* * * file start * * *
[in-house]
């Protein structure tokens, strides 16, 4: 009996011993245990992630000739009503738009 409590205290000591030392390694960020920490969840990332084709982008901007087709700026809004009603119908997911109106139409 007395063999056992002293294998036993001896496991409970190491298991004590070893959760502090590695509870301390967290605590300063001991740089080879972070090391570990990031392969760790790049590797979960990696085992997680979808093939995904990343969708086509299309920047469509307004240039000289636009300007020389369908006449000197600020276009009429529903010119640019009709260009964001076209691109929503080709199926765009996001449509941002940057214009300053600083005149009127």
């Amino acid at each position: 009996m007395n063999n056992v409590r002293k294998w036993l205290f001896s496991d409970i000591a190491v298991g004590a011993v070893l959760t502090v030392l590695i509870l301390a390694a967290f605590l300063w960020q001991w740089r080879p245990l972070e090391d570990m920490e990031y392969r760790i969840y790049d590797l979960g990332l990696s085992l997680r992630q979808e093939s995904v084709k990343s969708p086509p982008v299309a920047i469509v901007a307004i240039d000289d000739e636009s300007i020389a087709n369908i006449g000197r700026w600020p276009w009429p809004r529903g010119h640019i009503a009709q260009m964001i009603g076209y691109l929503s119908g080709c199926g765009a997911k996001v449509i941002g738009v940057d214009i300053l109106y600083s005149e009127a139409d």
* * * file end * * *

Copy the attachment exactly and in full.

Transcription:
[in-house]
């Protein structure tokens, strides 16, 4: 009996011993245990992630000739009503738009 409590205290000591030392390694960020920490969840990332084709982008901007087709700026809004009603119908997911109106139409 007395063999056992002293294998036993001896496991409970190491298991004590070893959760502090590695509870301390967290605590300063001991740089080879972070090391570990990031392969760790790049590797979960990696085992997680979808093939995904990343969708086509299309920047469509307004240039000289636009300007020389369908006449000197600020276009009429529903010119640019009709260009964001076209691109929503080709199926765009996001449509941002940057214009300053600083005149009127």
């Amino acid at each position: 009996m007395n063999n056992v409590r002293k294998w036993l205290f001896s496991d409970i000591a190491v298991g004590a011993v070893l959760t502090v030392l590695i509870l301390a390694a967290f605590l300063w960020q001991w740089r080879p245990l972070e090391d570990m920490e990031y392969r760790i969840y790049d590797l979960g990332l990696s085992l997680r992630q979808e093939s995904v084709k990343s969708p086509p982008v299309a920047i469509v901007a307004i240039d000289d000739e636009s300007i020389a087709n369908i006449g000197r700026w600020p276009w009429p809004r529903g010119h640019i009503a009709q260009m964001i009603g076209y691109l929503s119908g080709c199926g765009a997911k996001v449509i941002g738009v940057d214009i300053l109106y600083s005149e009127a139409d």